Chinese icebreaker heads for Antarctica
China’s icebreaker Xuelong will weigh anchor in Shanghai and head for the Antarctic on Wednesday.
The ship’s captain, Zhu Bing, said the vessel will first travel to the site of a planned new station before making a routine stop at Zhongshan Station. The ship is scheduled to be back in Shanghai in mid-April.
Carrying 550 metric tons of materials and more than 200 people, one of the vessel’s main tasks is to prepare for the building of another comprehensive research station.
Once completed, the new station – located on Inexpressible Island in the Ross Sea’s Terra Nova Bay – will be the country’s third year-round station in the Antarctic and the first to be situated on the boundary of the Pacific Ocean.
The other two stations, Changcheng Station and Zhongshan Station, were built in the 1980s. China has two seasonal inland stations, Kunlun and Taishan, in the Antarctica.
The new station will further enhance the layout of China’s research network in Antarctica, providing better logistics options.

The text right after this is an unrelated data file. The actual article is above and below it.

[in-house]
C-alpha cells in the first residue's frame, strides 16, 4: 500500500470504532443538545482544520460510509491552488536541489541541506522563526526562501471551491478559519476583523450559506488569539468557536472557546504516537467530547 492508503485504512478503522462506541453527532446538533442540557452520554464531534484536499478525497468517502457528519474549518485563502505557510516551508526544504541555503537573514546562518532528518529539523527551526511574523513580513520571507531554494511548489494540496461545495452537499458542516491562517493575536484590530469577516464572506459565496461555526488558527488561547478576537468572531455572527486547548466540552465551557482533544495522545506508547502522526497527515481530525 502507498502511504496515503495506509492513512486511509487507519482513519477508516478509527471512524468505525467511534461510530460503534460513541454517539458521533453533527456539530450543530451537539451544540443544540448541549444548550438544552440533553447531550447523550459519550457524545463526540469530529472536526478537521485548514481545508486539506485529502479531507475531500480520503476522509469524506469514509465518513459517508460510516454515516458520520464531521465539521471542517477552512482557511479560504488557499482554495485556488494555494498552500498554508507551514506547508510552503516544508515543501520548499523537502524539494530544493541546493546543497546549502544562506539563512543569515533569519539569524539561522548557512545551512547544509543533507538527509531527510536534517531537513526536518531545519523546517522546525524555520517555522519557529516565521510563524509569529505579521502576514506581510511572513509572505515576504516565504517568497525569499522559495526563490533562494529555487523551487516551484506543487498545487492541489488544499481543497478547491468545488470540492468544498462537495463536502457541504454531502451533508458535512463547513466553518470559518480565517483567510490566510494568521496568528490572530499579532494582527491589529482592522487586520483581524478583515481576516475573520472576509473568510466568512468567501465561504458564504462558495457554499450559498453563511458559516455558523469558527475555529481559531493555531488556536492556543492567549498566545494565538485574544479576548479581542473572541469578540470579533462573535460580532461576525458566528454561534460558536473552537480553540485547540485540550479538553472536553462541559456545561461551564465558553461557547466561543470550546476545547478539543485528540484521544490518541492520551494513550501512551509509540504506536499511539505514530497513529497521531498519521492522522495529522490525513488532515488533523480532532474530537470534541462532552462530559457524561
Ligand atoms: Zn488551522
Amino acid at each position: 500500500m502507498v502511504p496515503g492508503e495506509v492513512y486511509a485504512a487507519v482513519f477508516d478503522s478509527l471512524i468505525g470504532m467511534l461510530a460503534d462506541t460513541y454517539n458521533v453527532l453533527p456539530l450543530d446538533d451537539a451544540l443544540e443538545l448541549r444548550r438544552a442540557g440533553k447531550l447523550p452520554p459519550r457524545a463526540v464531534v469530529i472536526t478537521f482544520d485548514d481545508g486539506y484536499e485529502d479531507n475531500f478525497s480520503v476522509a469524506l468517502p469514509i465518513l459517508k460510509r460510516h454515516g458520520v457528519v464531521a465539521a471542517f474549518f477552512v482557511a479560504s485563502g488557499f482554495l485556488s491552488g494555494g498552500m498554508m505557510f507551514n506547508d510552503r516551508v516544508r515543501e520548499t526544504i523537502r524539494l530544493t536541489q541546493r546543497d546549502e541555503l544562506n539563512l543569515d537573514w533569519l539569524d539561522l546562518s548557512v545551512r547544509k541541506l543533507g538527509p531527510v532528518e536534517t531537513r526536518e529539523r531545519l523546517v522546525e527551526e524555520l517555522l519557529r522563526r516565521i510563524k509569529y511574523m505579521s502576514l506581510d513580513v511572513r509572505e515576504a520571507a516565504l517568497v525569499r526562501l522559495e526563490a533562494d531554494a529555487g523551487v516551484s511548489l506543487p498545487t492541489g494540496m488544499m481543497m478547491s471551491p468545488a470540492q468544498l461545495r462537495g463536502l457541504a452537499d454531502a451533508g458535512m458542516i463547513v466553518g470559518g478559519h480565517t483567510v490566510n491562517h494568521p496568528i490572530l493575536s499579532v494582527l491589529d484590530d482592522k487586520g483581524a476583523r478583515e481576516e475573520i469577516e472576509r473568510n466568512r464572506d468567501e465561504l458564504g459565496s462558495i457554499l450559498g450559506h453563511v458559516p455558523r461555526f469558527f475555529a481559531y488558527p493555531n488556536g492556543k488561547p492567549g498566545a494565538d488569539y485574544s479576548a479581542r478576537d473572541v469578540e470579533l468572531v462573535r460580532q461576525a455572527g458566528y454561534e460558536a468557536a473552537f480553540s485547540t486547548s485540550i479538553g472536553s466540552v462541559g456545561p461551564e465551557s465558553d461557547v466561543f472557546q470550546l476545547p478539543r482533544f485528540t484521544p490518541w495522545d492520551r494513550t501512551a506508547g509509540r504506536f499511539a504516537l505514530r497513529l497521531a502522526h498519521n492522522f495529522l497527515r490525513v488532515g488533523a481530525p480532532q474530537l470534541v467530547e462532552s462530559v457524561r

“This time around, we will build a 206-square-meter temporary base, which includes rooms for workers and a dock for large engineering machines, to facilitate future construction work,” said Zhang Tijun of the Polar Research Institute of China, who is assistant expedition leader.
Sun Bo, the deputy director of the institute, said construction of the station, which will meet international criteria for environmental protection, will be completed as early as 2022.
Sun, who visited the location last year, added that the biodiversity is very rich, which is extremely valuable for scientific research.
The world’s largest protected marine area, covering 1.57 million square kilometres, was established in the Ross Sea by the Commission for the Conservation of Antarctic Marine Living Resources in 2016, where fishing is prohibited for 35 years.
Yang Huigen, the chief scientist of the expedition, said another objective of the expedition is to build a network to monitor various environmental indexes, including Sun-Earth interaction, atmospheric changes and sea-ice dynamics, so as to provide scientific data for studies on climate change and Antarctic ecology.
“The network will provide consistent and standardised data that will allow us to learn about the long-term changes happening on the Antarctic continent,” said Zhang Beichen, director of the institute’s information center.
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